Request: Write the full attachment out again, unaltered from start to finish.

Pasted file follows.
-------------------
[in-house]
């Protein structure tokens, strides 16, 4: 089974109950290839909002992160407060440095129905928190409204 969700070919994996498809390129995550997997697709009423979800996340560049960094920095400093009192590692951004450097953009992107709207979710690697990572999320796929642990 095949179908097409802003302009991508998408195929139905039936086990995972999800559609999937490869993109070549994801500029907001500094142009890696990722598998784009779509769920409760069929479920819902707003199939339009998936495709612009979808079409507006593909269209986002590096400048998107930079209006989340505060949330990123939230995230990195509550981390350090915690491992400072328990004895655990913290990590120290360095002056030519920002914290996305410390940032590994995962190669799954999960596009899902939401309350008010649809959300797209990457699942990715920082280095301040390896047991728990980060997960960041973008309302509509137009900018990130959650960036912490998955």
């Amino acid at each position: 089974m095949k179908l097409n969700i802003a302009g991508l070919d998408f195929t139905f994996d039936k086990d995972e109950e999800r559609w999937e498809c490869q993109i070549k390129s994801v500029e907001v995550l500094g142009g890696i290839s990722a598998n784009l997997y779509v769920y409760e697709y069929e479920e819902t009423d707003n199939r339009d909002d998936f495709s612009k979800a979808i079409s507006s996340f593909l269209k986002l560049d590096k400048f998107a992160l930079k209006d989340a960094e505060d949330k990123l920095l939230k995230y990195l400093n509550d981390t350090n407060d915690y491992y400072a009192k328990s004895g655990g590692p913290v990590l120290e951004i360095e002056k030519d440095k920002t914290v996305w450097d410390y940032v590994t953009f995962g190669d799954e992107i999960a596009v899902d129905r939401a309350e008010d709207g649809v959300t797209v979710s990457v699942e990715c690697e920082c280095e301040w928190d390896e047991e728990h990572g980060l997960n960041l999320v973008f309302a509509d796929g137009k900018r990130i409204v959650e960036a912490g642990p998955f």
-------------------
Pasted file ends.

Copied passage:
[in-house]
């Protein structure tokens, strides 16, 4: 089974109950290839909002992160407060440095129905928190409204 969700070919994996498809390129995550997997697709009423979800996340560049960094920095400093009192590692951004450097953009992107709207979710690697990572999320796929642990 095949179908097409802003302009991508998408195929139905039936086990995972999800559609999937490869993109070549994801500029907001500094142009890696990722598998784009779509769920409760069929479920819902707003199939339009998936495709612009979808079409507006593909269209986002590096400048998107930079209006989340505060949330990123939230995230990195509550981390350090915690491992400072328990004895655990913290990590120290360095002056030519920002914290996305410390940032590994995962190669799954999960596009899902939401309350008010649809959300797209990457699942990715920082280095301040390896047991728990980060997960960041973008309302509509137009900018990130959650960036912490998955």
């Amino acid at each position: 089974m095949k179908l097409n969700i802003a302009g991508l070919d998408f195929t139905f994996d039936k086990d995972e109950e999800r559609w999937e498809c490869q993109i070549k390129s994801v500029e907001v995550l500094g142009g890696i290839s990722a598998n784009l997997y779509v769920y409760e697709y069929e479920e819902t009423d707003n199939r339009d909002d998936f495709s612009k979800a979808i079409s507006s996340f593909l269209k986002l560049d590096k400048f998107a992160l930079k209006d989340a960094e505060d949330k990123l920095l939230k995230y990195l400093n509550d981390t350090n407060d915690y491992y400072a009192k328990s004895g655990g590692p913290v990590l120290e951004i360095e002056k030519d440095k920002t914290v996305w450097d410390y940032v590994t953009f995962g190669d799954e992107i999960a596009v899902d129905r939401a309350e008010d709207g649809v959300t797209v979710s990457v699942e990715c690697e920082c280095e301040w928190d390896e047991e728990h990572g980060l997960n960041l999320v973008f309302a509509d796929g137009k900018r990130i409204v959650e960036a912490g642990p998955f």